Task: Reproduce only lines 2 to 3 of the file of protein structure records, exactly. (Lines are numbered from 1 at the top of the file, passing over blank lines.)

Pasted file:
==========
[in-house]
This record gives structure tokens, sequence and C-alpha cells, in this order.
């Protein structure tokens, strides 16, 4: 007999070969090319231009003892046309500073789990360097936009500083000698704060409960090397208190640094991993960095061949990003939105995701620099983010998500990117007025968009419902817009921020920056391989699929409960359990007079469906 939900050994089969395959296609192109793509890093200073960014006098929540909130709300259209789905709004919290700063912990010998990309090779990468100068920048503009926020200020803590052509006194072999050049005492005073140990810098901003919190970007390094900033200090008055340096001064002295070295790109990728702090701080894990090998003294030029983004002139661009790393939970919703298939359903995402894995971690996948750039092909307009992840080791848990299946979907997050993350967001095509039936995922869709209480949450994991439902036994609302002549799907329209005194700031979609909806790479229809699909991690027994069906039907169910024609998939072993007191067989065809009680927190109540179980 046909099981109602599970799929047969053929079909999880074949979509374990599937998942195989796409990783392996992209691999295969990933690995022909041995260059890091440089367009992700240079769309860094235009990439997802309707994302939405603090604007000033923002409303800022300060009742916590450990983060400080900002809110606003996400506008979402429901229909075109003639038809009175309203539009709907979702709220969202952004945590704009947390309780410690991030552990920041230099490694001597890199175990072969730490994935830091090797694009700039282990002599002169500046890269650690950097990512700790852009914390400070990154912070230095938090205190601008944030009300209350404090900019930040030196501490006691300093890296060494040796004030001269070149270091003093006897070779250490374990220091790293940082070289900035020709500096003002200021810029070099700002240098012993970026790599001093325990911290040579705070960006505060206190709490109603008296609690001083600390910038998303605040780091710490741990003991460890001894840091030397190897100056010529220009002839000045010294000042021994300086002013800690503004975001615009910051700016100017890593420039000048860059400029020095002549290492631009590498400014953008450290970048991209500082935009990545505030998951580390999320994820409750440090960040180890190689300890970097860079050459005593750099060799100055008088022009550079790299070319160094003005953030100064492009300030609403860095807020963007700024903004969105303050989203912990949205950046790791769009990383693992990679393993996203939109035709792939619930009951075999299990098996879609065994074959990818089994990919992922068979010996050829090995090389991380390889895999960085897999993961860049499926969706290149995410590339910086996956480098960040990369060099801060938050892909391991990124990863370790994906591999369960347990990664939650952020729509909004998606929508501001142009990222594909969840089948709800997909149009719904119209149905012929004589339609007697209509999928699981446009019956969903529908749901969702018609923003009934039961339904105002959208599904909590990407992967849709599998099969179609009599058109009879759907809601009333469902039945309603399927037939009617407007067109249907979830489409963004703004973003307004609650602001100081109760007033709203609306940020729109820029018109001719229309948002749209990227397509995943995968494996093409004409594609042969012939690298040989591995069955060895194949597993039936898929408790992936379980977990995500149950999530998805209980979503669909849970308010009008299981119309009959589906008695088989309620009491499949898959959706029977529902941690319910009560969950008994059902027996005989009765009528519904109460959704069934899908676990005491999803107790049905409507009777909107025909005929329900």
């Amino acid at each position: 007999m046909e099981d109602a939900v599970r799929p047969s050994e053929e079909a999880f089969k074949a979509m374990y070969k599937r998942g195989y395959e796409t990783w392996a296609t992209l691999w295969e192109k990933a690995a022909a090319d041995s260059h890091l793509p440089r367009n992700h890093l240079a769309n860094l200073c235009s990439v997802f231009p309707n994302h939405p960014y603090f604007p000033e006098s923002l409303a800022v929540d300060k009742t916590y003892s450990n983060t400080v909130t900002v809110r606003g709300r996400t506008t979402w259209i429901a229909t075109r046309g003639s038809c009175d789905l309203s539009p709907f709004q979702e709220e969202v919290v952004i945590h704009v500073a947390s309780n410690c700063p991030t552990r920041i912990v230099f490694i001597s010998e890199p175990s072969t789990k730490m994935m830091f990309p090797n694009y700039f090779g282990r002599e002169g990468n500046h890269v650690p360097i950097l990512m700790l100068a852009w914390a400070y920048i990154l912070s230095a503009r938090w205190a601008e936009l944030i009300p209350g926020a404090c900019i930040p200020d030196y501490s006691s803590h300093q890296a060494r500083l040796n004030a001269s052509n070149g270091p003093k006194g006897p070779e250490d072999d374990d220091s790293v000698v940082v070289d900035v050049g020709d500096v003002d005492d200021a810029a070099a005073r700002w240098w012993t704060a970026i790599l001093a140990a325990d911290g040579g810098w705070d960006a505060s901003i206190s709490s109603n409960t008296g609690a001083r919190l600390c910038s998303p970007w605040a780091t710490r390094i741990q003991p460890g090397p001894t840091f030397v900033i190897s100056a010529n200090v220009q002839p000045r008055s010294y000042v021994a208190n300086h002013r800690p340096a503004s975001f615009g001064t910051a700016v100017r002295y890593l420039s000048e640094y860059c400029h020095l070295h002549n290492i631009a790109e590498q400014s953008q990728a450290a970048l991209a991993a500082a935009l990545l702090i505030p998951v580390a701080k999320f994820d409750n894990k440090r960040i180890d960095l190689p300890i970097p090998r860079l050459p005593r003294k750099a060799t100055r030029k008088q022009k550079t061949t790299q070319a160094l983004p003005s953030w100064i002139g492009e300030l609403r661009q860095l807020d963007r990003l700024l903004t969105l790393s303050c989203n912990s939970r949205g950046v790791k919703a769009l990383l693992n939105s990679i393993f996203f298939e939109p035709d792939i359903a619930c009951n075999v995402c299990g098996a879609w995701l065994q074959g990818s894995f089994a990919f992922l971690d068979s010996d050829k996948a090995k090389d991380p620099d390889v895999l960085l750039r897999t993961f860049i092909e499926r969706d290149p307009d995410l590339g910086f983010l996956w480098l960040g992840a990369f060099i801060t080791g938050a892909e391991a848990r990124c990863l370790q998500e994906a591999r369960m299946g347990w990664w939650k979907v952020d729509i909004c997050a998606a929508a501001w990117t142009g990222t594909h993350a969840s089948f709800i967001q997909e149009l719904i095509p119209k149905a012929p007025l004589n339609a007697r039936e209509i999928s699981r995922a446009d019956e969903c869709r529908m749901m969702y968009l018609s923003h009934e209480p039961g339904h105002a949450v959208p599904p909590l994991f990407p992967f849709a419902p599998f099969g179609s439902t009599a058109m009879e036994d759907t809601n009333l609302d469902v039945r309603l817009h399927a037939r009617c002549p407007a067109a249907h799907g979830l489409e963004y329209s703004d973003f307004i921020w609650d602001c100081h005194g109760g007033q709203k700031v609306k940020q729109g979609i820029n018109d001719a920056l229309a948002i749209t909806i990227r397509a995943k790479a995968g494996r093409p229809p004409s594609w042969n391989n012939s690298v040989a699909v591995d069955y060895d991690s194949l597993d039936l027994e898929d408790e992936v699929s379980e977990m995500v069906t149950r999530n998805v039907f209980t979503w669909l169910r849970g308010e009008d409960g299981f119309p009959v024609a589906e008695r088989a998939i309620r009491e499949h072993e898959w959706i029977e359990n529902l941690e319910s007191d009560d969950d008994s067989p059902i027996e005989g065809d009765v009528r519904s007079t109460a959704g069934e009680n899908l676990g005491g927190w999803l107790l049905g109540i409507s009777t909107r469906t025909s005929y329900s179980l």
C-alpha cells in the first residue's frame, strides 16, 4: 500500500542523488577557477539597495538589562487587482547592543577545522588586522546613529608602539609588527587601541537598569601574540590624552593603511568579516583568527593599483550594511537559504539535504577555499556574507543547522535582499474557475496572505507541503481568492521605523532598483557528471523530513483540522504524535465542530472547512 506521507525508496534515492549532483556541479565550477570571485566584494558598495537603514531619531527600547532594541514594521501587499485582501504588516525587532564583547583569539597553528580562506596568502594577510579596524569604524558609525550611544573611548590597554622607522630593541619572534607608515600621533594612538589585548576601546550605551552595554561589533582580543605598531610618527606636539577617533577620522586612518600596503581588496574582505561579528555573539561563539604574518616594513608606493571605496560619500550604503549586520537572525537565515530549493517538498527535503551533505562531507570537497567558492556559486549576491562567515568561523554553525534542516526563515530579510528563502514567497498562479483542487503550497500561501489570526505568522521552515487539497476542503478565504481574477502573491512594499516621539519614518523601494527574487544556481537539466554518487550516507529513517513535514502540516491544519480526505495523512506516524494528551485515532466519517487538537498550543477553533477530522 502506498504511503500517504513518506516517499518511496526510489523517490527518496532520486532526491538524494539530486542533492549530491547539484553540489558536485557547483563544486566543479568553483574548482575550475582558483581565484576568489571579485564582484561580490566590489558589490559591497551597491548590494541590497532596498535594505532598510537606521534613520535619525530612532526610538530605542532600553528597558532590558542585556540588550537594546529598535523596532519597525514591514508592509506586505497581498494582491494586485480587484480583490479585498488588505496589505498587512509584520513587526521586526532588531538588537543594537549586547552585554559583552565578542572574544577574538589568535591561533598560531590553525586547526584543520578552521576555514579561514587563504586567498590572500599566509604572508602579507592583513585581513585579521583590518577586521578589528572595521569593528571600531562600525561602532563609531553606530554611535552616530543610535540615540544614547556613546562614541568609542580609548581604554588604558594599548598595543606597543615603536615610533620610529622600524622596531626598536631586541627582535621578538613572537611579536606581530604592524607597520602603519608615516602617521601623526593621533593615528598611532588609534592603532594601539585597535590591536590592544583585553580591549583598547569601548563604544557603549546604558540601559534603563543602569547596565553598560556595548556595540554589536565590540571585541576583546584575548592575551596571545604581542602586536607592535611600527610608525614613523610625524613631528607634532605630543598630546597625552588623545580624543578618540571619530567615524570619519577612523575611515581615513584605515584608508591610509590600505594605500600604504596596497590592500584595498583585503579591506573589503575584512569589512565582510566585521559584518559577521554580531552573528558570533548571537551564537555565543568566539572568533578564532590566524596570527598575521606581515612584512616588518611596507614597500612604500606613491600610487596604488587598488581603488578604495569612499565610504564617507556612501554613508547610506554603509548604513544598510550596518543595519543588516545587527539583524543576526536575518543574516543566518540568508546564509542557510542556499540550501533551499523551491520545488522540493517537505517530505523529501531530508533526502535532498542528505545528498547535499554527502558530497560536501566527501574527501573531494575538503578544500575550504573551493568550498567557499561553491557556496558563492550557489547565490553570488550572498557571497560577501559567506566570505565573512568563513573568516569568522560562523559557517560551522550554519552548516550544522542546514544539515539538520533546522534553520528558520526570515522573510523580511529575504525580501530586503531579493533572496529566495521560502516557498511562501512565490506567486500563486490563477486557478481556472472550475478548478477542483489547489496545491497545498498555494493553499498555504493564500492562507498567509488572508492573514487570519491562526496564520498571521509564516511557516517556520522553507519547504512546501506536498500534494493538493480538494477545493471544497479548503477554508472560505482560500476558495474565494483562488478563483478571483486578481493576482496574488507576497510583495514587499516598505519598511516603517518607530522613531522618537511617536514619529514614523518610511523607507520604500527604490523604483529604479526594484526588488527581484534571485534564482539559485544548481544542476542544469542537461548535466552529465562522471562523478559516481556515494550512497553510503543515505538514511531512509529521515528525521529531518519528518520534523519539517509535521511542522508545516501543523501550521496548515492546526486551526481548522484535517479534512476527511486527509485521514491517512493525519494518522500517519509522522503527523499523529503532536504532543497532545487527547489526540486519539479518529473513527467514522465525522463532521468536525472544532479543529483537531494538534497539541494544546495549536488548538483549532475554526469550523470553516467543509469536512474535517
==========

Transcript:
This record gives structure tokens, sequence and C-alpha cells, in this order.
């Protein structure tokens, strides 16, 4: 007999070969090319231009003892046309500073789990360097936009500083000698704060409960090397208190640094991993960095061949990003939105995701620099983010998500990117007025968009419902817009921020920056391989699929409960359990007079469906 939900050994089969395959296609192109793509890093200073960014006098929540909130709300259209789905709004919290700063912990010998990309090779990468100068920048503009926020200020803590052509006194072999050049005492005073140990810098901003919190970007390094900033200090008055340096001064002295070295790109990728702090701080894990090998003294030029983004002139661009790393939970919703298939359903995402894995971690996948750039092909307009992840080791848990299946979907997050993350967001095509039936995922869709209480949450994991439902036994609302002549799907329209005194700031979609909806790479229809699909991690027994069906039907169910024609998939072993007191067989065809009680927190109540179980 046909099981109602599970799929047969053929079909999880074949979509374990599937998942195989796409990783392996992209691999295969990933690995022909041995260059890091440089367009992700240079769309860094235009990439997802309707994302939405603090604007000033923002409303800022300060009742916590450990983060400080900002809110606003996400506008979402429901229909075109003639038809009175309203539009709907979702709220969202952004945590704009947390309780410690991030552990920041230099490694001597890199175990072969730490994935830091090797694009700039282990002599002169500046890269650690950097990512700790852009914390400070990154912070230095938090205190601008944030009300209350404090900019930040030196501490006691300093890296060494040796004030001269070149270091003093006897070779250490374990220091790293940082070289900035020709500096003002200021810029070099700002240098012993970026790599001093325990911290040579705070960006505060206190709490109603008296609690001083600390910038998303605040780091710490741990003991460890001894840091030397190897100056010529220009002839000045010294000042021994300086002013800690503004975001615009910051700016100017890593420039000048860059400029020095002549290492631009590498400014953008450290970048991209500082935009990545505030998951580390999320994820409750440090960040180890190689300890970097860079050459005593750099060799100055008088022009550079790299070319160094003005953030100064492009300030609403860095807020963007700024903004969105303050989203912990949205950046790791769009990383693992990679393993996203939109035709792939619930009951075999299990098996879609065994074959990818089994990919992922068979010996050829090995090389991380390889895999960085897999993961860049499926969706290149995410590339910086996956480098960040990369060099801060938050892909391991990124990863370790994906591999369960347990990664939650952020729509909004998606929508501001142009990222594909969840089948709800997909149009719904119209149905012929004589339609007697209509999928699981446009019956969903529908749901969702018609923003009934039961339904105002959208599904909590990407992967849709599998099969179609009599058109009879759907809601009333469902039945309603399927037939009617407007067109249907979830489409963004703004973003307004609650602001100081109760007033709203609306940020729109820029018109001719229309948002749209990227397509995943995968494996093409004409594609042969012939690298040989591995069955060895194949597993039936898929408790992936379980977990995500149950999530998805209980979503669909849970308010009008299981119309009959589906008695088989309620009491499949898959959706029977529902941690319910009560969950008994059902027996005989009765009528519904109460959704069934899908676990005491999803107790049905409507009777909107025909005929329900």